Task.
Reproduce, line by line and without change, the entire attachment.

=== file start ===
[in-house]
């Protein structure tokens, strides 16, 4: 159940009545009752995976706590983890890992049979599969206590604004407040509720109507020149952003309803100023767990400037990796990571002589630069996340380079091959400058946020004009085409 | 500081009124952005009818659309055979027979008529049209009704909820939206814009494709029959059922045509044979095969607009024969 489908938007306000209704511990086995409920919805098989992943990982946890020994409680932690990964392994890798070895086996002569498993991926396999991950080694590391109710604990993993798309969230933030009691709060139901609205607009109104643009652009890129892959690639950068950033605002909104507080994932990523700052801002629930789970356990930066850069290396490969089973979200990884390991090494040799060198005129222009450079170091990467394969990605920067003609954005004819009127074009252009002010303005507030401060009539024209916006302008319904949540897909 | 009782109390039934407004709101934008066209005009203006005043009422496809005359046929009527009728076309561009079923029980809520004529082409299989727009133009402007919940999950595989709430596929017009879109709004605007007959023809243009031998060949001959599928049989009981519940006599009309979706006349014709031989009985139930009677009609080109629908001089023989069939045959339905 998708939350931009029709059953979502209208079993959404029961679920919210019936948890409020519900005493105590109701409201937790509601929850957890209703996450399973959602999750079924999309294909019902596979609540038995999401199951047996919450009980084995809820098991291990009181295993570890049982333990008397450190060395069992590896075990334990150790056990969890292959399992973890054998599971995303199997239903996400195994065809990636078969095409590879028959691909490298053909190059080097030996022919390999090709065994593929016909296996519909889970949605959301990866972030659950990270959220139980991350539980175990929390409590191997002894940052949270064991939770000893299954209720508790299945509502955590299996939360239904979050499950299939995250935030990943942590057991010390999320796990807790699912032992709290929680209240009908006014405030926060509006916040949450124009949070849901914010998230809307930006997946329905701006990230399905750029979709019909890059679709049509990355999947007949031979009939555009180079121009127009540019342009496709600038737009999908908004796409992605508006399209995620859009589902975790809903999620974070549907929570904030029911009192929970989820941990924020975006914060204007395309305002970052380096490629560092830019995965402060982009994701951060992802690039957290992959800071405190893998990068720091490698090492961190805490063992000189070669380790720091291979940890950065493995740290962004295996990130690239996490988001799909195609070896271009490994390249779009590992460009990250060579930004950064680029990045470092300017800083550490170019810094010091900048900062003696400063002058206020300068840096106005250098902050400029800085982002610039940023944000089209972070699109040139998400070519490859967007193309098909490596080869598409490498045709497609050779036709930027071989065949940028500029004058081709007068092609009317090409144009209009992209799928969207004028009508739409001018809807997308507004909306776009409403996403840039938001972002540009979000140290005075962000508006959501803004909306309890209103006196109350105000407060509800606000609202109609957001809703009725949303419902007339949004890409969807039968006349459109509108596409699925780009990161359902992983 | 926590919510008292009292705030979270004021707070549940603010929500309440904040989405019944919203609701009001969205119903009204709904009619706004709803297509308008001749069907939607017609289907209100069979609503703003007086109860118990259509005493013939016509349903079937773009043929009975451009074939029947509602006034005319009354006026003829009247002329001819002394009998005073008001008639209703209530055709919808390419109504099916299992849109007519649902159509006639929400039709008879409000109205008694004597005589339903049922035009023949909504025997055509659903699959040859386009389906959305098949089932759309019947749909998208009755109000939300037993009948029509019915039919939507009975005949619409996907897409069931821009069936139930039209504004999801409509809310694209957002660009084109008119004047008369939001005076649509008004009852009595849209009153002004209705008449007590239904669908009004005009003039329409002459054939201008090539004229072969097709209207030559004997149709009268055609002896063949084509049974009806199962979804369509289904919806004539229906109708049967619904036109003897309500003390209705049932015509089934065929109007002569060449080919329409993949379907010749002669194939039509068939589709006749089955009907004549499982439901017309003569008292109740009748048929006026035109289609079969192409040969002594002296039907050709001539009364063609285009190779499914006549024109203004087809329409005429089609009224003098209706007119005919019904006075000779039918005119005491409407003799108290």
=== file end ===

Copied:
[in-house]
């Protein structure tokens, strides 16, 4: 159940009545009752995976706590983890890992049979599969206590604004407040509720109507020149952003309803100023767990400037990796990571002589630069996340380079091959400058946020004009085409 | 500081009124952005009818659309055979027979008529049209009704909820939206814009494709029959059922045509044979095969607009024969 489908938007306000209704511990086995409920919805098989992943990982946890020994409680932690990964392994890798070895086996002569498993991926396999991950080694590391109710604990993993798309969230933030009691709060139901609205607009109104643009652009890129892959690639950068950033605002909104507080994932990523700052801002629930789970356990930066850069290396490969089973979200990884390991090494040799060198005129222009450079170091990467394969990605920067003609954005004819009127074009252009002010303005507030401060009539024209916006302008319904949540897909 | 009782109390039934407004709101934008066209005009203006005043009422496809005359046929009527009728076309561009079923029980809520004529082409299989727009133009402007919940999950595989709430596929017009879109709004605007007959023809243009031998060949001959599928049989009981519940006599009309979706006349014709031989009985139930009677009609080109629908001089023989069939045959339905 998708939350931009029709059953979502209208079993959404029961679920919210019936948890409020519900005493105590109701409201937790509601929850957890209703996450399973959602999750079924999309294909019902596979609540038995999401199951047996919450009980084995809820098991291990009181295993570890049982333990008397450190060395069992590896075990334990150790056990969890292959399992973890054998599971995303199997239903996400195994065809990636078969095409590879028959691909490298053909190059080097030996022919390999090709065994593929016909296996519909889970949605959301990866972030659950990270959220139980991350539980175990929390409590191997002894940052949270064991939770000893299954209720508790299945509502955590299996939360239904979050499950299939995250935030990943942590057991010390999320796990807790699912032992709290929680209240009908006014405030926060509006916040949450124009949070849901914010998230809307930006997946329905701006990230399905750029979709019909890059679709049509990355999947007949031979009939555009180079121009127009540019342009496709600038737009999908908004796409992605508006399209995620859009589902975790809903999620974070549907929570904030029911009192929970989820941990924020975006914060204007395309305002970052380096490629560092830019995965402060982009994701951060992802690039957290992959800071405190893998990068720091490698090492961190805490063992000189070669380790720091291979940890950065493995740290962004295996990130690239996490988001799909195609070896271009490994390249779009590992460009990250060579930004950064680029990045470092300017800083550490170019810094010091900048900062003696400063002058206020300068840096106005250098902050400029800085982002610039940023944000089209972070699109040139998400070519490859967007193309098909490596080869598409490498045709497609050779036709930027071989065949940028500029004058081709007068092609009317090409144009209009992209799928969207004028009508739409001018809807997308507004909306776009409403996403840039938001972002540009979000140290005075962000508006959501803004909306309890209103006196109350105000407060509800606000609202109609957001809703009725949303419902007339949004890409969807039968006349459109509108596409699925780009990161359902992983 | 926590919510008292009292705030979270004021707070549940603010929500309440904040989405019944919203609701009001969205119903009204709904009619706004709803297509308008001749069907939607017609289907209100069979609503703003007086109860118990259509005493013939016509349903079937773009043929009975451009074939029947509602006034005319009354006026003829009247002329001819002394009998005073008001008639209703209530055709919808390419109504099916299992849109007519649902159509006639929400039709008879409000109205008694004597005589339903049922035009023949909504025997055509659903699959040859386009389906959305098949089932759309019947749909998208009755109000939300037993009948029509019915039919939507009975005949619409996907897409069931821009069936139930039209504004999801409509809310694209957002660009084109008119004047008369939001005076649509008004009852009595849209009153002004209705008449007590239904669908009004005009003039329409002459054939201008090539004229072969097709209207030559004997149709009268055609002896063949084509049974009806199962979804369509289904919806004539229906109708049967619904036109003897309500003390209705049932015509089934065929109007002569060449080919329409993949379907010749002669194939039509068939589709006749089955009907004549499982439901017309003569008292109740009748048929006026035109289609079969192409040969002594002296039907050709001539009364063609285009190779499914006549024109203004087809329409005429089609009224003098209706007119005919019904006075000779039918005119005491409407003799108290």